I’ve had customers phone me several times with regards to powering up their servers after an outage. If not done properly you can run into a situation whereby you cannot log onto a host to start a VM, because the virtualised DC is still down. Not good.
So, if me or my clients are recovering from a shutdown I usually do the following:
- Power on the Hyper-V server hosting the VM that holds the PDC emulator FSMO role. The VM should preferably also be a GC and DNS server and refer to itself for either primary or secondary DNS
- Sign on to the Hyper-V host using a Local Administrative Account.
- Start the VM.
- Log out of the Hyper-V host once the VM has booted successfully.
- Log into the Hyper-V host using a “proper” Domain Account.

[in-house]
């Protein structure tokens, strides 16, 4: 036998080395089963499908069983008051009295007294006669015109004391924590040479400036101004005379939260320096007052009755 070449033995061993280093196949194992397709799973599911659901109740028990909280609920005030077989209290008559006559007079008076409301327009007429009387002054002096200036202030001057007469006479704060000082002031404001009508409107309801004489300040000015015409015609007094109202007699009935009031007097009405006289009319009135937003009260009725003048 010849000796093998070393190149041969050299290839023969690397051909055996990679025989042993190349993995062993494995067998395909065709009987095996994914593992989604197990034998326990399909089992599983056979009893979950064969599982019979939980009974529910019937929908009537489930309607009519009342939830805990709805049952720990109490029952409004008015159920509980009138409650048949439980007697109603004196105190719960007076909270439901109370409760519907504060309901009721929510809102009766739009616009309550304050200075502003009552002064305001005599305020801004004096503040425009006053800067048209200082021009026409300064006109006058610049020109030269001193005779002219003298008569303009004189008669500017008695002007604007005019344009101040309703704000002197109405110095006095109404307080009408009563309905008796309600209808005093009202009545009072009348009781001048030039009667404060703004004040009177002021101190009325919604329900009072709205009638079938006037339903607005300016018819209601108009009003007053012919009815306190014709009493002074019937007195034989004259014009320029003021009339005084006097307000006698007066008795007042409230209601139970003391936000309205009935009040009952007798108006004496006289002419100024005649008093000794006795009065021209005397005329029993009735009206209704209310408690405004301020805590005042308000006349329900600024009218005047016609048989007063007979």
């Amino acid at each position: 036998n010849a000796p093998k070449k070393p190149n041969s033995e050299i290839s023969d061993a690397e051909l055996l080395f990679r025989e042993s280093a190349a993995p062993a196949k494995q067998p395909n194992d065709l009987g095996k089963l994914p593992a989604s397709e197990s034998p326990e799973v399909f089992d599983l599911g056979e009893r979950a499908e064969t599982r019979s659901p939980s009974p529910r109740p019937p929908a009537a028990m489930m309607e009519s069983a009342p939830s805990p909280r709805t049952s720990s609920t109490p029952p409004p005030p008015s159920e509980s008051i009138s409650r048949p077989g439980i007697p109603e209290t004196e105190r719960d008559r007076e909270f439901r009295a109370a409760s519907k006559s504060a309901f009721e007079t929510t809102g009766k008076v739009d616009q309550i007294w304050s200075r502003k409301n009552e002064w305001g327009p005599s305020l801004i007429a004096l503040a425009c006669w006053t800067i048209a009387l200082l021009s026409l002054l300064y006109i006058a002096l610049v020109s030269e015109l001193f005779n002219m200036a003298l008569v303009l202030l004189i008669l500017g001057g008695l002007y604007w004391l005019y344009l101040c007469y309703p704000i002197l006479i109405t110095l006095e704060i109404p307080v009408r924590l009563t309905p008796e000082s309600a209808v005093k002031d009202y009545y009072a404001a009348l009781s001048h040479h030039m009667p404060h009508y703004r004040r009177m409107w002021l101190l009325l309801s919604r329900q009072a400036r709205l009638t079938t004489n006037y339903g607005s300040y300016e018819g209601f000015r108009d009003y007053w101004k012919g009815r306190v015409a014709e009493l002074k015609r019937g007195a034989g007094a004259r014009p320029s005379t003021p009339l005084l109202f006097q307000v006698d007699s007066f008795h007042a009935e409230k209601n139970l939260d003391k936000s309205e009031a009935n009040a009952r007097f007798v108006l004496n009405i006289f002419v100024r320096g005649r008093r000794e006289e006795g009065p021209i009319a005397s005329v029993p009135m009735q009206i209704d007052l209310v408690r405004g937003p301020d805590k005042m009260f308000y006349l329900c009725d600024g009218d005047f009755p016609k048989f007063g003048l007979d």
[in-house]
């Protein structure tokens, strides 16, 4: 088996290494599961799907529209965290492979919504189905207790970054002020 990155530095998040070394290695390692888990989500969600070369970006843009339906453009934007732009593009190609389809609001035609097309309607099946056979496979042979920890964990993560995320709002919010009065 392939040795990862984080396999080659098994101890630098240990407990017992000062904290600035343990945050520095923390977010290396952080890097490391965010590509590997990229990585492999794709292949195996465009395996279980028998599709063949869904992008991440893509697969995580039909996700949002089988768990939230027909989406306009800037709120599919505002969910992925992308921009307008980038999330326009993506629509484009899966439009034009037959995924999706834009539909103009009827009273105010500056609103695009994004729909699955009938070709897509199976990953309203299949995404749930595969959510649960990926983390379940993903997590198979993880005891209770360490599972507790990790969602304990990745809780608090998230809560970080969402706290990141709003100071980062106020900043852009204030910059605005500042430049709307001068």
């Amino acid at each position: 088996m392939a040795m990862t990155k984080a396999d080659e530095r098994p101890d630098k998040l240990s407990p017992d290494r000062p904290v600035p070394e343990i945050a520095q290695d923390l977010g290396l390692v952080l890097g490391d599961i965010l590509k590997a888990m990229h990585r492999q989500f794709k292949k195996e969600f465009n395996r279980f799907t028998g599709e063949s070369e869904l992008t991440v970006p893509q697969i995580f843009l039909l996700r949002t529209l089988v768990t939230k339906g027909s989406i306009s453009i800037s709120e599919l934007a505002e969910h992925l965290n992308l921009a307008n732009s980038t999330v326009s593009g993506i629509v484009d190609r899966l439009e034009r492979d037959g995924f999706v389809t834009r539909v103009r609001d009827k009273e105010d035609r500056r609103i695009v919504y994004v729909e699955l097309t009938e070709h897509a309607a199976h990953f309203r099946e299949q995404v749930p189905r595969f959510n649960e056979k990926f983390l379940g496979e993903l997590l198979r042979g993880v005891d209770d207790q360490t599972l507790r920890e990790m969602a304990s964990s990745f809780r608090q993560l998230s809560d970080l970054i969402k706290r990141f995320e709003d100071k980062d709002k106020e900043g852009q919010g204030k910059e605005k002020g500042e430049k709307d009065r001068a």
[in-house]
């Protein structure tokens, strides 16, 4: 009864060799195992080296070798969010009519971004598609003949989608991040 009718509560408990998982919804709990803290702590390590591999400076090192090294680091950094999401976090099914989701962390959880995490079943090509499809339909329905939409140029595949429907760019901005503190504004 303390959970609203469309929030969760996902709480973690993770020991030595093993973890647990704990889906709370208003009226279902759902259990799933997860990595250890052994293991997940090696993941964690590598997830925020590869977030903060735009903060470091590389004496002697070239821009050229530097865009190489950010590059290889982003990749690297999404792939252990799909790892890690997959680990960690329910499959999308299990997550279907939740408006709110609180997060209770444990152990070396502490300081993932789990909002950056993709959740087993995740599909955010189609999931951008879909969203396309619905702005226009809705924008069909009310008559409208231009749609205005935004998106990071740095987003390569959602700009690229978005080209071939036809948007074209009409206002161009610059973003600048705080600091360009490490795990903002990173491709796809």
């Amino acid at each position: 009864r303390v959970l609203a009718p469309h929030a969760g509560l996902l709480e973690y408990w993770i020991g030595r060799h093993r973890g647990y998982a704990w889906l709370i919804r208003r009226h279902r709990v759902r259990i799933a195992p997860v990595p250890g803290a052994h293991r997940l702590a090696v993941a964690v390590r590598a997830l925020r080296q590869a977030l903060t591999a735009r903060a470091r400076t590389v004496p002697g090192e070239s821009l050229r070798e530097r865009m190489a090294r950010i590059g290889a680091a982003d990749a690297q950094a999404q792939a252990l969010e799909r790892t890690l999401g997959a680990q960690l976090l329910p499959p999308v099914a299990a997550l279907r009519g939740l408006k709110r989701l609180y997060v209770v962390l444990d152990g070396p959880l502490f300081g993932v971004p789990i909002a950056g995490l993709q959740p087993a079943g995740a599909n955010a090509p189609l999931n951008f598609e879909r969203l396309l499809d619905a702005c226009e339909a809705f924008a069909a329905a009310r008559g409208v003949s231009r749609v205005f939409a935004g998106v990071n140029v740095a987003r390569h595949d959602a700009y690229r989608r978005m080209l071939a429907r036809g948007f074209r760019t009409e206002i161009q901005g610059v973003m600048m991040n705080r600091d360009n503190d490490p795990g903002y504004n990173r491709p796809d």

- Start any other virtualised DC’s / GC’s you might have.
- Ensure you have at least one DC / GC running in each AD site.
- Boot up the rest of your environment
Another option (pointed out to me in the comments section), is to set startup delays on your VM’s so that your DC’s starts up before your other servers. This seems very basic, but it’s amazing how quickly common sense goes out of the window when the pressure is on to get an environment up and running.
Another way of dealing with this (my preferred way) is to have the PDC FSMO role on a physical machine. If you go this route also ensure that your physical machine is a GC.